Some ideas on cleaning up the Senate

When Justin Trudeau announced liberal senators were removed from the caucus, I thought it was a good idea. The Canadian Senate is meant to act as a check against Parliament to make sure that things that are too partisan don’t make into law. They also have committees that look into things, etc. Once again, should be non-partisan.

But with a majority of the senators being Conservative (and appointed within the last decade) and being members of a party that really expects people to tow the party line, the Senate has become partisan. Now there is talk of reforms, up to and including rewriting the Constitution to abolish the thing.

Now I don’t think abolishment is necessary, but some changes could be useful.

 Non-partisan membership

Mr. Trudeau’s eviction of all Liberal senators from the caucus was a good one. When senators join the Senate, they should leave the caucus of their respective party. This means no longer stumping for them to raise funds or win elections. It effectively removes them from directly participating. That means they don’t have to feel pressure to promote one side or another.

 Change membership requirements

Currently, senators hold their position until age 75 or they quit/retire. That’s obviously a long time, and if they are participating in party politics and being partisan it means you can stack the Senate in your favour for decades if you appoint people at a young enough age. I see two options for tweaking membership to make the Senate more non-partisan.

 A single, 10 year term

By capping terms to 10 years, senators can be in the Senate long enough to be effective but not so long as to cause any issues if they turn out to be ineffective. It should also be only a single term to prevent jockeying for re-election.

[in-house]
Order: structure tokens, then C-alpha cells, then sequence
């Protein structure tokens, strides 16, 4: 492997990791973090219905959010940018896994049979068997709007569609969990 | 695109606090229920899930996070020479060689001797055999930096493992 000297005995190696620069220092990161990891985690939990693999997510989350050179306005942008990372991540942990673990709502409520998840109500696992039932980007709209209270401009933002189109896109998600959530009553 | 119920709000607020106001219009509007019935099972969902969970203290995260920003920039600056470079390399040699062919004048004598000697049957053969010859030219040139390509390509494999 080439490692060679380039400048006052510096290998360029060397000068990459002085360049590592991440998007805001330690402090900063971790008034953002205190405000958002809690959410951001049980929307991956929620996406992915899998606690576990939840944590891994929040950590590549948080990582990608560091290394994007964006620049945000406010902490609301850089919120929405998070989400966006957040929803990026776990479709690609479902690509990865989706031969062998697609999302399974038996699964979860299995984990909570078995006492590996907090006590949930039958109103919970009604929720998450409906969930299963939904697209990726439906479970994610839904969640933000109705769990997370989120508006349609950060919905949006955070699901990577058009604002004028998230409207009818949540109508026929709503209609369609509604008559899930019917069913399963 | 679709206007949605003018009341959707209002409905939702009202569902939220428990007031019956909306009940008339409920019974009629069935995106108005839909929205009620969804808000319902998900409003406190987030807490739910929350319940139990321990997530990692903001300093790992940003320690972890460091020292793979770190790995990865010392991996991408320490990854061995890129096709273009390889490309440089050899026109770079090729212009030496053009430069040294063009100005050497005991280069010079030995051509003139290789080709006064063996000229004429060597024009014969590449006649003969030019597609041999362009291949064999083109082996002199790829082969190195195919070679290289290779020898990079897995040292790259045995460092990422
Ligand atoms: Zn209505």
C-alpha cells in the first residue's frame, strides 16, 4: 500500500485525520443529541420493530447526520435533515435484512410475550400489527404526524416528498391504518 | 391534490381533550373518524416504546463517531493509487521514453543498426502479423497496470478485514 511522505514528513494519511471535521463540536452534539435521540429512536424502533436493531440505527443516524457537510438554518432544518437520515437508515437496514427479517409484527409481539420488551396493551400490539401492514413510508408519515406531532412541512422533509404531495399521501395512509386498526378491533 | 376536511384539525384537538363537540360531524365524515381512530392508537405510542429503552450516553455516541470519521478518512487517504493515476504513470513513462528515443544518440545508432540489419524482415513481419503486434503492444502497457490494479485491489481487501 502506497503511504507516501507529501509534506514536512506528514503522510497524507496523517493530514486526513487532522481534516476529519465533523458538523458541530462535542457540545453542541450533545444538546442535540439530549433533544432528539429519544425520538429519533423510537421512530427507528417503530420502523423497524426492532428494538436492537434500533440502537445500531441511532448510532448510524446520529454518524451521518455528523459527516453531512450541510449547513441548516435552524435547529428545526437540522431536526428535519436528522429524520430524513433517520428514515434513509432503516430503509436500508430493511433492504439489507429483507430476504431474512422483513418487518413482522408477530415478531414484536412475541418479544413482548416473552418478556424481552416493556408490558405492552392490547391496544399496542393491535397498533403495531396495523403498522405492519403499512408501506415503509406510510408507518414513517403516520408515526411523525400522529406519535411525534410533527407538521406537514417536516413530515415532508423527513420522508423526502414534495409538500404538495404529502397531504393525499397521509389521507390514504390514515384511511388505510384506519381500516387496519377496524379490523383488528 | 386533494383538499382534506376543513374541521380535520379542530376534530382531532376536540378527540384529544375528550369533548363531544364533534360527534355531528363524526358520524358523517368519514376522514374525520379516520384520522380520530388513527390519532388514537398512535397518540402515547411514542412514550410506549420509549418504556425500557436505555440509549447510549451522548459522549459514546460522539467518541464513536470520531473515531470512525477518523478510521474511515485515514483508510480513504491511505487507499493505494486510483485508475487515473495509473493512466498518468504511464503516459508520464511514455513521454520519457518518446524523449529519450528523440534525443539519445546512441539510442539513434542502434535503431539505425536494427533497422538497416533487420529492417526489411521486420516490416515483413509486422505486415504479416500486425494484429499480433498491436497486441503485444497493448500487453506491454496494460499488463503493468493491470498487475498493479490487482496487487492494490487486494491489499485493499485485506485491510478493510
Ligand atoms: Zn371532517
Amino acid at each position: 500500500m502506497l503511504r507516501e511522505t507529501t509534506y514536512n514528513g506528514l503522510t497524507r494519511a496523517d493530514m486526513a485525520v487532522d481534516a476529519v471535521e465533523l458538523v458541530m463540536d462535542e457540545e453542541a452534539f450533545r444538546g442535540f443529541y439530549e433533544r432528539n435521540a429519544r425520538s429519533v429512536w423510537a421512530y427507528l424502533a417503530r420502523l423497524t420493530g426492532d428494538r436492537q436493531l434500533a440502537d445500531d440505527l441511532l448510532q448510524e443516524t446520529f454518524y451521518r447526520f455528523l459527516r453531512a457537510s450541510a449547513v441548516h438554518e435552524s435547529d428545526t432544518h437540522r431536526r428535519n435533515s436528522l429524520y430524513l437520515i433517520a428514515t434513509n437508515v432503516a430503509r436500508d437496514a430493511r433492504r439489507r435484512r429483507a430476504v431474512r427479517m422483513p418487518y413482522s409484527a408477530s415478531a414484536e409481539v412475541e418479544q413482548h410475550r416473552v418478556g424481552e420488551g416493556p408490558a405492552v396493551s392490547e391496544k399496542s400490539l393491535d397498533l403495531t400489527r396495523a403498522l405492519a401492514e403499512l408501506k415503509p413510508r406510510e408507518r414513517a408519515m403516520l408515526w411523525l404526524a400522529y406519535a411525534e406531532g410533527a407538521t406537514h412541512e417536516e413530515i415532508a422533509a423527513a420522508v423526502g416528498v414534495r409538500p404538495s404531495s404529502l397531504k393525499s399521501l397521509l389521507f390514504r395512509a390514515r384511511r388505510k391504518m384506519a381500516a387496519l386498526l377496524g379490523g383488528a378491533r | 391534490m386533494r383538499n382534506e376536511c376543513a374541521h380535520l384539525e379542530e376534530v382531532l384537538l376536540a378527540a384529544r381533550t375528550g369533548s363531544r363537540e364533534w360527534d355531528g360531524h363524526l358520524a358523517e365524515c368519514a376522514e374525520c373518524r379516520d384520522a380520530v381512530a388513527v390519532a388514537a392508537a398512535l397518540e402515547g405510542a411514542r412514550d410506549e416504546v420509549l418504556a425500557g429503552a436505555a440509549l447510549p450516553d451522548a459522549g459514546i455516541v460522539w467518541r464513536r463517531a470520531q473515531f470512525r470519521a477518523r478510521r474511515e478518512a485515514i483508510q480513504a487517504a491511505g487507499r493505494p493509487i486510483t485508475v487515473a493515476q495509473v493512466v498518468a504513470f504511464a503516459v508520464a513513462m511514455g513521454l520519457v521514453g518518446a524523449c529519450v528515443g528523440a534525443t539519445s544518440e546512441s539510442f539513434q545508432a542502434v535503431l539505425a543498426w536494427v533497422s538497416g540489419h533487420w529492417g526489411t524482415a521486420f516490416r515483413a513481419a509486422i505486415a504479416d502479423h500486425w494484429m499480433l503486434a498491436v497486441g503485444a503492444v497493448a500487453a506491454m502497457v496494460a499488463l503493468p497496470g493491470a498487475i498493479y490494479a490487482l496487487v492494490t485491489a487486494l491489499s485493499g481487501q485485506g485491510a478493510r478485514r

Banishment from all governmental and party positions for life

If dropping the lifetime appointment is deemed too radical, then being banned from any and all future political and party positions would also help guarantee that senators do not feel pressured by a specific party. If you know you can’t get a nice job when you leave the Senate then there is less of a chance of senators feeling the need to do people favours.

 Appointment by opposition parties

To go with single, 10 year terms, if senators were not appointed by the prime minister but instead by the opposition parties, then moderate representatives would be appointed. It would also act as more of a balance against the party in power since they might control Parliament but at least new senators would be from other parties. And with most parties being in power for 10 years in Canada (historically parties get booted from Parliament after 10 years – I kid you not, Americans – to give the other parties a turn; I literally had people tell me that during the 2006 elections).

To prevent deadlock, if the opposition parties can’t make an appointment within 3 months of a seat becoming available, then the prime minister gets to make the appointment. This would prevent endless debate amongst the parties or sparring over candidates you go one direction or another too much.


Those are my ideas on how to make the Senate non-partisan and thus more of a check against Parliament as it is meant to be. I would ban them form being a member of a political caucus, limit them to a single, 10 year term, and have them appointed by the opposition parties.

 
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